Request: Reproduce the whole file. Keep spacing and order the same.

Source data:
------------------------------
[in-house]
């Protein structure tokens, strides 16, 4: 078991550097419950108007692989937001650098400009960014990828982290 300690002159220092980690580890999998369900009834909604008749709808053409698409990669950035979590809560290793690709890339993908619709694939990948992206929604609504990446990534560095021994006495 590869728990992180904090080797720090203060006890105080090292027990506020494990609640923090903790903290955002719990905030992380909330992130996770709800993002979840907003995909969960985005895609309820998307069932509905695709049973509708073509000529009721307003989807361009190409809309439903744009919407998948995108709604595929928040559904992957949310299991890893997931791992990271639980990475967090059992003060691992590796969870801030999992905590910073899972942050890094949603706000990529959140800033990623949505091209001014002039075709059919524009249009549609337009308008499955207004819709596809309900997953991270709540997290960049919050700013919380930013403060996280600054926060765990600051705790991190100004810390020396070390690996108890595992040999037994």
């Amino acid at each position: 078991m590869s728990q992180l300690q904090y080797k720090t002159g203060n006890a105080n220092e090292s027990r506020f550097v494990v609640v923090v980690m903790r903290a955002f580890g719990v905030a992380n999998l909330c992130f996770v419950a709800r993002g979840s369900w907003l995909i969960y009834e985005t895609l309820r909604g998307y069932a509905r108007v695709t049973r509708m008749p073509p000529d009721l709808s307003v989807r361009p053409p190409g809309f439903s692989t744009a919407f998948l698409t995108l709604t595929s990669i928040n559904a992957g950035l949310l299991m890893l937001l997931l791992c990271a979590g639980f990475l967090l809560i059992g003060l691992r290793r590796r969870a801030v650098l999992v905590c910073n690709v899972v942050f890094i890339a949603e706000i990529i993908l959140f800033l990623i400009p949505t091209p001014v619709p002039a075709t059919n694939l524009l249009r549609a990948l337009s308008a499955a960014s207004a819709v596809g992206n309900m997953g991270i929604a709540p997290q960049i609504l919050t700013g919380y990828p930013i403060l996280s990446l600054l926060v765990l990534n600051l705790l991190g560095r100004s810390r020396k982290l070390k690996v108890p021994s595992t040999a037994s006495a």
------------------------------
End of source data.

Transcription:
[in-house]
């Protein structure tokens, strides 16, 4: 078991550097419950108007692989937001650098400009960014990828982290 300690002159220092980690580890999998369900009834909604008749709808053409698409990669950035979590809560290793690709890339993908619709694939990948992206929604609504990446990534560095021994006495 590869728990992180904090080797720090203060006890105080090292027990506020494990609640923090903790903290955002719990905030992380909330992130996770709800993002979840907003995909969960985005895609309820998307069932509905695709049973509708073509000529009721307003989807361009190409809309439903744009919407998948995108709604595929928040559904992957949310299991890893997931791992990271639980990475967090059992003060691992590796969870801030999992905590910073899972942050890094949603706000990529959140800033990623949505091209001014002039075709059919524009249009549609337009308008499955207004819709596809309900997953991270709540997290960049919050700013919380930013403060996280600054926060765990600051705790991190100004810390020396070390690996108890595992040999037994």
């Amino acid at each position: 078991m590869s728990q992180l300690q904090y080797k720090t002159g203060n006890a105080n220092e090292s027990r506020f550097v494990v609640v923090v980690m903790r903290a955002f580890g719990v905030a992380n999998l909330c992130f996770v419950a709800r993002g979840s369900w907003l995909i969960y009834e985005t895609l309820r909604g998307y069932a509905r108007v695709t049973r509708m008749p073509p000529d009721l709808s307003v989807r361009p053409p190409g809309f439903s692989t744009a919407f998948l698409t995108l709604t595929s990669i928040n559904a992957g950035l949310l299991m890893l937001l997931l791992c990271a979590g639980f990475l967090l809560i059992g003060l691992r290793r590796r969870a801030v650098l999992v905590c910073n690709v899972v942050f890094i890339a949603e706000i990529i993908l959140f800033l990623i400009p949505t091209p001014v619709p002039a075709t059919n694939l524009l249009r549609a990948l337009s308008a499955a960014s207004a819709v596809g992206n309900m997953g991270i929604a709540p997290q960049i609504l919050t700013g919380y990828p930013i403060l996280s990446l600054l926060v765990l990534n600051l705790l991190g560095r100004s810390r020396k982290l070390k690996v108890p021994s595992t040999a037994s006495a």